VINCE HANSON – Basketball
Vince Hanson gained national prominence as a sophomore for the WSU Cougars in 1945, setting a national scoring record with 592 points. He was accorded Helms’ Foundation All-America recognition and earned All-PCC honor in 1945. During his basketball career, he set single-season records for points and field goals and career marks for field goals (460) and points (1153). Hanson, who attended Lincoln High in Tacoma, played with the Goodyear Wingfoots out of Akron, Ohio, in the old AAU league in 1948 before entering the insurance business.
LAURIE NIEMI – Football
One of the all-time Washington State Cougar football greats as a player and coach. Laurie Niemi was named to the International News Service All-America team as a tackle in 1948 following. He also won the coveted J. Fred Bohler Award for inspirational play his final year. Niemi played five years in the NFL with the Washington Redskins, including two Pro Bowls, and later returned as an assistant Cougar coach. From Clarkston, Washington, he died in 1968.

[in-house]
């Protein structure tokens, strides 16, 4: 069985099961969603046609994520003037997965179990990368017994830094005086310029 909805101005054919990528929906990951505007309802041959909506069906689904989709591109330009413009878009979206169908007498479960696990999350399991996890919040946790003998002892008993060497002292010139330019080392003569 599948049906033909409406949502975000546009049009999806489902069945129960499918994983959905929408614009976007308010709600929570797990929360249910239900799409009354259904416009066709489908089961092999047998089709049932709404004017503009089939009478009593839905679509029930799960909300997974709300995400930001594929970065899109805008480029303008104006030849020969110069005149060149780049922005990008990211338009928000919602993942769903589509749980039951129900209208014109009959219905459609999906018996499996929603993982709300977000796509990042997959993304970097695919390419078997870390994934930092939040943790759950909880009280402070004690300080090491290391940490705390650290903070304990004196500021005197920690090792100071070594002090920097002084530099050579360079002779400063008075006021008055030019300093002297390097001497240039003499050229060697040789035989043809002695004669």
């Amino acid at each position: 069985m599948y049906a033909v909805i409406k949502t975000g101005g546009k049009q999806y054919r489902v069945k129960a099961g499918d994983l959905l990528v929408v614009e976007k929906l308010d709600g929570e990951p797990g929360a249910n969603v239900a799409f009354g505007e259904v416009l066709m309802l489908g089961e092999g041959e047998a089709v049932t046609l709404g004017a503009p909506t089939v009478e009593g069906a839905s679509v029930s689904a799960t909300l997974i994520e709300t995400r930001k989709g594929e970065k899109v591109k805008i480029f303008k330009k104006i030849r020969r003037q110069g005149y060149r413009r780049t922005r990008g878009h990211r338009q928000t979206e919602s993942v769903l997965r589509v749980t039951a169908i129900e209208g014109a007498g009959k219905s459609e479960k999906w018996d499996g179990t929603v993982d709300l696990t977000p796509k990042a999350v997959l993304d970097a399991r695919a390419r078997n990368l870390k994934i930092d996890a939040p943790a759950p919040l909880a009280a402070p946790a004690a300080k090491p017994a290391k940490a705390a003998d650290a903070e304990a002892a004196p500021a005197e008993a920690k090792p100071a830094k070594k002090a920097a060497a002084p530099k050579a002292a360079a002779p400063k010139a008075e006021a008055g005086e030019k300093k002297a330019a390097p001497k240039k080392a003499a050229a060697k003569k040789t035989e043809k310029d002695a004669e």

BOB ROBERTSON – Media
Acknowledged as one of the top TV and radio play-by-play announcers in the Northwest, Bob Robertson was the long-time voice of WSU Cougar football and basketball. He did play-by-play for WSU football from 1964-68 and 1972-2018, moving across the Cascades to call UW Huskies football in between. He was the WSU basketball play-by-play man from 1972-1994. In the summers, he was the voice of the Tacoma triple-A baseball teams and, from 1999-2010, the single-A Spokane Indians. The broadcast booth at Tacoma’s Cheney Stadium is named for Bob, as is the radio booth at WSU’s Martin Stadium. He was named Washington State Sportscaster of the Year 12 times. In 2004, Bob won the Chris Schenkel National Football Foundation award and is a member of the broadcaster’s wing of the College Hall of Fame. Robertson was known for his sign off: “Always be a good sport, be a good sport all ways.”
FROSTY WESTERING – Coach
A member of the College Football and NAIA Hall of Fame, Frosty Westering compiled an incredible 305-96-7 overall record in 40 seasons as a college coach. His 32-year career at Pacific Lutheran University included three NAIA Division II titles and the 1999 NCAA Division III championship, in addition to four national runner-up finishes. Frosty is known for emphasizing the double-win theme: victory on the scoreboard and the satisfaction of playing to one’s personal potential.